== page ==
Hills commercial hub turns into political nerve centre during bandhs

The Times Of India

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DARJEELING: The Mall is Darjeeling’s prime spot on normal days. That’s where residents and visitors meet, have a cuppa and exchange the latest town gossip, besides lounging and taking in the breathtaking views of the snow clad peaks in the distance. But come a bandh and ground zero of this town shifts to Chowk Bazar, its commercial hub which becomes the political nerve center.
A shutdown such as the ongoing one that entered its second day on Sunday, changes the face of Chowk Bazar. On normal days it is an overcrowded street with shoppers jostling with honking vehicles for space. Chowk Bazar or simply ‘market’ to locals is also the wholesale market that the rest of the district sources its foodstuff and all other goods and commodities. But on ‘bandh’ days, Chowk bazaar gets transformed into a political nerve center.

For most residents of Darjeeling, a stroll down to the ‘market’ is an integral part of their ‘bandh’ routine. They start arriving from late morning and by 10 am, the Chowk Bazar is chock-a-block with people of all age groups, classes and communities.

“The ‘market’ is where we get to know what has happened all over the hills in the past 24 hours and which way the wind is blowing. This is where we also get our newspapers from,” says Dinesh Pradhan, who owns a popular eatery. A blank wall of a three-storey building facing the main street becomes the cynosure of all eyes: popularly known as the ‘democracy wall’, this is where all political parties put up their posters.

The Gorkha Janmukti Morcha, which is spearheading the current agitation puts up a makeshift stall to accept donations. Second-rung Morcha leaders also visit this place and interact with the people. An open first-floor balcony, popularly known as ‘Sumeru Manch’ adjoining a 99-year-old municipal market becomes the vantage point for Morcha leaders and activists throughout the day. Constructed during Subhas Ghising’s rule over the Hills, this is where leaders of political parties make announcements and speeches.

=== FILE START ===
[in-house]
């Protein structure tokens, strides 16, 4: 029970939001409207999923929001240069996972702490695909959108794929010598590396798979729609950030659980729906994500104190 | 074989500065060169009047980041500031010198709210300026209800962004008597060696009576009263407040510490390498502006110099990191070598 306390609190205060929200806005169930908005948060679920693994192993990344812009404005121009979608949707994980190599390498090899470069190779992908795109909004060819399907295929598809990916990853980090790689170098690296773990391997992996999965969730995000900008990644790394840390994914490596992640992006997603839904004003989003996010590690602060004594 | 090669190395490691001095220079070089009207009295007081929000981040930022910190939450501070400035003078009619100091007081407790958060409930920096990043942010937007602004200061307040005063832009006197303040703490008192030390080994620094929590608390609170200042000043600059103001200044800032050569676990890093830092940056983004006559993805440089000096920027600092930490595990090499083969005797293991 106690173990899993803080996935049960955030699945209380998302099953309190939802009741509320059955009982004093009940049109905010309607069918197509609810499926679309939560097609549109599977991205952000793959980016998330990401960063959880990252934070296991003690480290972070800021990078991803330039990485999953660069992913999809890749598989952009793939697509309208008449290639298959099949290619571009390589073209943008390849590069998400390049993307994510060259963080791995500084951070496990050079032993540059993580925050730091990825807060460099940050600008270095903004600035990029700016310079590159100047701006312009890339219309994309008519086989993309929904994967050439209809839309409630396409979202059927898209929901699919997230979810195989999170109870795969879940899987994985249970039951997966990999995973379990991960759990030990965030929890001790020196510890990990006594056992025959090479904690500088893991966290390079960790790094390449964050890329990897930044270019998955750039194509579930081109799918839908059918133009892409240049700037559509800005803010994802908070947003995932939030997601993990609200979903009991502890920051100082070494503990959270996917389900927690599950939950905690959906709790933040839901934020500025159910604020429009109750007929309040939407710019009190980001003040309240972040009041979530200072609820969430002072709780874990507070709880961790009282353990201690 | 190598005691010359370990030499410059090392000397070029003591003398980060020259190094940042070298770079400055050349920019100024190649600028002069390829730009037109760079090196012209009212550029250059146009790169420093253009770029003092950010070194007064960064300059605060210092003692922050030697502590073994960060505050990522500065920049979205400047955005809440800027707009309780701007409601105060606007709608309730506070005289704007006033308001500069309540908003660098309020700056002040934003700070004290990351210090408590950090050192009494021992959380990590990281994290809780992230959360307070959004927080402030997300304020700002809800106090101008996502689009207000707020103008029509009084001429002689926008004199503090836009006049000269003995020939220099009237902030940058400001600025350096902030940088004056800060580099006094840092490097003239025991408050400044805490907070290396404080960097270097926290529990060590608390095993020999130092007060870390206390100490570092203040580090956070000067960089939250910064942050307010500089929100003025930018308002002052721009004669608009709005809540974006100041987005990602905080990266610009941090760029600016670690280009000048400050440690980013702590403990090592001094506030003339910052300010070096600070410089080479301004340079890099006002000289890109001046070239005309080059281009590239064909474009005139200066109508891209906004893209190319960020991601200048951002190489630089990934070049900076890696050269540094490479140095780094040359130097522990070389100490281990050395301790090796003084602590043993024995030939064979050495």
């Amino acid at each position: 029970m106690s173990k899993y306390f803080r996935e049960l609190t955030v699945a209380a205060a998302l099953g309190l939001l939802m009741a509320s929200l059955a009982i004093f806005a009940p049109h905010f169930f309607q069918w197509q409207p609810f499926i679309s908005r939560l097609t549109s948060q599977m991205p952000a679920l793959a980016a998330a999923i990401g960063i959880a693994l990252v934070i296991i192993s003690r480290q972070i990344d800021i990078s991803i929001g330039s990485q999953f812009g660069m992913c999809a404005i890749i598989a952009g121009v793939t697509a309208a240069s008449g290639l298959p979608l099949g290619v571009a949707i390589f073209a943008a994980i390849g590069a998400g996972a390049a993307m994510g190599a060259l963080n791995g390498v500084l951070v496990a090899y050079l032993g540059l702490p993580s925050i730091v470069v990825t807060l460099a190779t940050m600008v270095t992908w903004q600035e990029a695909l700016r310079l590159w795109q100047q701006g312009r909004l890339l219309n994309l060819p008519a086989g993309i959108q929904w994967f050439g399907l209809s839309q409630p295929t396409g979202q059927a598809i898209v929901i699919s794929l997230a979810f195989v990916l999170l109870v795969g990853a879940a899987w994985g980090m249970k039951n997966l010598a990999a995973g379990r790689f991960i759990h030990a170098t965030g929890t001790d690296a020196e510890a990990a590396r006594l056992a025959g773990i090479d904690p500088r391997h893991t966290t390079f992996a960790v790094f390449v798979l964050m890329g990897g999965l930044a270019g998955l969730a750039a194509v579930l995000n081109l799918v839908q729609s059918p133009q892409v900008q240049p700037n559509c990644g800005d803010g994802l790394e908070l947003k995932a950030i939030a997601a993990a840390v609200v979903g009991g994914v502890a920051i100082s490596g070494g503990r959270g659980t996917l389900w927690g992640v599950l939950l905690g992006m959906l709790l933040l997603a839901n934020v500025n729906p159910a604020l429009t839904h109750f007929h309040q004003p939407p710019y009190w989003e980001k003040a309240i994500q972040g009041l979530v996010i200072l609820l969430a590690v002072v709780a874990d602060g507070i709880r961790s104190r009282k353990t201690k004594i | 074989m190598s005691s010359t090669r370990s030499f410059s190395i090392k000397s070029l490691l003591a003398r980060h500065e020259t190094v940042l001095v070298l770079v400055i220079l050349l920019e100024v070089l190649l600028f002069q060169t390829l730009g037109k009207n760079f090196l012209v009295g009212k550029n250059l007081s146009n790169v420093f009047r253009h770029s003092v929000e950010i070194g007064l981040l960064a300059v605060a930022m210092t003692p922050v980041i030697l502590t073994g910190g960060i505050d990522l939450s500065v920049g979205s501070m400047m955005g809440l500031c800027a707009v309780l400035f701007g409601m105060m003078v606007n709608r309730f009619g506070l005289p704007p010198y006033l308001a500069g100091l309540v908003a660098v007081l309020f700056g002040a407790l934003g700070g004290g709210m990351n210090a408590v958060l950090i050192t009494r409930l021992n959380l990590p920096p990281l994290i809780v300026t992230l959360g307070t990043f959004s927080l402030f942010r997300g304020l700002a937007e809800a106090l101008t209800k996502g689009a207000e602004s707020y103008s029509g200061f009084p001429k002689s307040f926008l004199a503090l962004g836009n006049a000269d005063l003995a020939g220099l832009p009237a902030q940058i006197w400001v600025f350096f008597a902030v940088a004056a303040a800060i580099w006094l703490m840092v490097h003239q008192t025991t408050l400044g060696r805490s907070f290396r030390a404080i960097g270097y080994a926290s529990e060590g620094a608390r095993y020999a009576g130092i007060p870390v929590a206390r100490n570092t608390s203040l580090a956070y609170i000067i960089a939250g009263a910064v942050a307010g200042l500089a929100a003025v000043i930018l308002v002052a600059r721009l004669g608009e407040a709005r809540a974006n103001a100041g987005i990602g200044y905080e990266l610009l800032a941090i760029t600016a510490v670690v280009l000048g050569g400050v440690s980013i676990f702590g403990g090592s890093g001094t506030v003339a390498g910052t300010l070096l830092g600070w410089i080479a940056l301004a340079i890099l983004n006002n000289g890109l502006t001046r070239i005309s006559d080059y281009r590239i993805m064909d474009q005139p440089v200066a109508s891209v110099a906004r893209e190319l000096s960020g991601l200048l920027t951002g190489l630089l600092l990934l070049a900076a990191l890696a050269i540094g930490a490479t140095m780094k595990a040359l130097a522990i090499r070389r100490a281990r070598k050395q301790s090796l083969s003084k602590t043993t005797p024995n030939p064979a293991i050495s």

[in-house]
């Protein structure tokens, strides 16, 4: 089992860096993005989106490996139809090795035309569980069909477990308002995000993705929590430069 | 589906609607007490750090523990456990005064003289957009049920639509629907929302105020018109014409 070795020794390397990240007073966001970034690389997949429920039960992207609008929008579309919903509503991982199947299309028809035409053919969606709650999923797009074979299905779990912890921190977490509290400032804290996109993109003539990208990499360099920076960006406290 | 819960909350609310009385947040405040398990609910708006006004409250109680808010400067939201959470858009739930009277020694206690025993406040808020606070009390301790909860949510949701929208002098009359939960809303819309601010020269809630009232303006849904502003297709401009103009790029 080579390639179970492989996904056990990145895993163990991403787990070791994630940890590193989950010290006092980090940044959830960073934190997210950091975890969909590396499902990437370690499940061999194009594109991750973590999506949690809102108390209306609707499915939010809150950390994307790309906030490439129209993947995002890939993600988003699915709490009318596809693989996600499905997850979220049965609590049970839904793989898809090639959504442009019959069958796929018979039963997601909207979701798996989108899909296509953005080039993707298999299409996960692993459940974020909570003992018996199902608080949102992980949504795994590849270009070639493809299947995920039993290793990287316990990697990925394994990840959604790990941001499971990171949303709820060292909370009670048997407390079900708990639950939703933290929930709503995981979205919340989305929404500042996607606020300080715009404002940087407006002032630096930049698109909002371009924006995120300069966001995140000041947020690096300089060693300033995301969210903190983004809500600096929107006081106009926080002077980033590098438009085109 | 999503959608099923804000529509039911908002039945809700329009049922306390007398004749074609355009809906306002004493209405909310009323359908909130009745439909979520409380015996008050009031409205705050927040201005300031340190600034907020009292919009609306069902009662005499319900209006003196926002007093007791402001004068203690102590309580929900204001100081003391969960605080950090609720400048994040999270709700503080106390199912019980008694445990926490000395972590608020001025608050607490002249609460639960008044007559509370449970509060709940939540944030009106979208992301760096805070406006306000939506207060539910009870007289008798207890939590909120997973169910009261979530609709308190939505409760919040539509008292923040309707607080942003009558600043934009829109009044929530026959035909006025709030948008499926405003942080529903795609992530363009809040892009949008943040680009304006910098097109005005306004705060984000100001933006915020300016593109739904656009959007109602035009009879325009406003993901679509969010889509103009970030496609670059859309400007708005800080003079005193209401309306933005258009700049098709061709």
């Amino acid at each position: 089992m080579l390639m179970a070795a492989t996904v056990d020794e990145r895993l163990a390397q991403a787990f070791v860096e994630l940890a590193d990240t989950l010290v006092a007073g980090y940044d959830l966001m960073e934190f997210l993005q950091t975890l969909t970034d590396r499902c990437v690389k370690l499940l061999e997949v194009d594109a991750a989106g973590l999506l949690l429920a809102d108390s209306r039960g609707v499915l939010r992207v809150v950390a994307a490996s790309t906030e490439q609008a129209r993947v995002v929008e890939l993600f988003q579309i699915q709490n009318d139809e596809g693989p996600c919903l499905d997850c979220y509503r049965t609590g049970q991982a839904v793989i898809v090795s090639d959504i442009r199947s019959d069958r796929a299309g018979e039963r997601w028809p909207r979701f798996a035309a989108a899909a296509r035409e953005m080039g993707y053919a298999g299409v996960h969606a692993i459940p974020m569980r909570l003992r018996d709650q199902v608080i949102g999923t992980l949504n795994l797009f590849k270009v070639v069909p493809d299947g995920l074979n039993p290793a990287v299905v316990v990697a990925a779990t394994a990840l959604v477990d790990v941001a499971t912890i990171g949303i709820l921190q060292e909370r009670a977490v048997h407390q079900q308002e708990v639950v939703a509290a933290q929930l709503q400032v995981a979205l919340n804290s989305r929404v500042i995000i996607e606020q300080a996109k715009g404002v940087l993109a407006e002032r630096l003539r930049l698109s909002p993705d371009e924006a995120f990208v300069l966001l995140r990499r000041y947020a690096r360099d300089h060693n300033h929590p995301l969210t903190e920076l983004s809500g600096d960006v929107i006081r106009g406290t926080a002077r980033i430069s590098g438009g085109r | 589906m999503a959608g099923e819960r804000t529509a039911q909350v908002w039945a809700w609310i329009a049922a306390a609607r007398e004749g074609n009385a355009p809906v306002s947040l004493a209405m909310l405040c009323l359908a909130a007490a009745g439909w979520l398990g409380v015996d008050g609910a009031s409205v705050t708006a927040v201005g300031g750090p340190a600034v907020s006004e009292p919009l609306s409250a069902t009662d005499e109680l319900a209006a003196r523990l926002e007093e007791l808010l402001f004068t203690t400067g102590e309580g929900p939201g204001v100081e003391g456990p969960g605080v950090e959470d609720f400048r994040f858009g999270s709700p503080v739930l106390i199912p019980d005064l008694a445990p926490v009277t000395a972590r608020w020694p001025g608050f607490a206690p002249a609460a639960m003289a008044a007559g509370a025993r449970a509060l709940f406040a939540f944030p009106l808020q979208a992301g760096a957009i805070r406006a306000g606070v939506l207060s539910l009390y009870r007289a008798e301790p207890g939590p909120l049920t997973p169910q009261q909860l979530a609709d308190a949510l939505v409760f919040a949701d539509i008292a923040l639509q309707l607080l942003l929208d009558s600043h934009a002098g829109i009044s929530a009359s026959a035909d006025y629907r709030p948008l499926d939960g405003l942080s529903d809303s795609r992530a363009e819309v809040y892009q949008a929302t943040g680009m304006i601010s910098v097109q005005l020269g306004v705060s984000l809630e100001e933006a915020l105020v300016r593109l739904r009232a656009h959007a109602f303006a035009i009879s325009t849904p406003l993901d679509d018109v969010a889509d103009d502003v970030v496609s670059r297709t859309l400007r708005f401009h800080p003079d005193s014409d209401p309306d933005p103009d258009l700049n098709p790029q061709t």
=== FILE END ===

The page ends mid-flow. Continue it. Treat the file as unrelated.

From late morning and throughout the day, groups of slogan-shouting and flag-waving supporters and activists of the Morcha and its affiliates from various localities in and around Darjeeling make their way to Chowk Bazar, where Morcha leaders assign them their duties—which offices to picket and gherao or where to demonstrate.

“During shutdowns, Chowk Bazar is the place to visit. At such times, after a late breakfast, I call up my friends and we fix a time, usually around 11 am, to meet at the market. We meet more people there, exchange the latest news and gossip,” Dipen Shrestha, a physical instructor, told TOI.

The ‘market’ is where news is dissected and discussions on the political developments take place. A part of this main road and also the small lanes inside the markets on both sides of this road become cricket pitches for children who are starved of open spaces in Darjeeling.

Citizens generally spend a couple of hours here before heading back home for lunch. The Morcha also arranges for lunch for the people and regulars at this ‘market’ congregation know where this arrangement is made—generally in one of the by-lanes off the main street.

Post-lunch, most of the visitors are back at Chowk Bazar to catch up on the latest developments and get an inkling of what the next day will bring. The Morcha supremo, Bimal Gurung, generally sends important messages from his residence around late afternoon to the Morcha men present at Chowk on future plans. On some rare days, like on Sunday, he comes to make a speech.

Bandh or no bandh, Chowk Bazar plays a crucial role at all times, economically in normal times, socially and politically during the frequent shutdowns that Darjeeling experiences.

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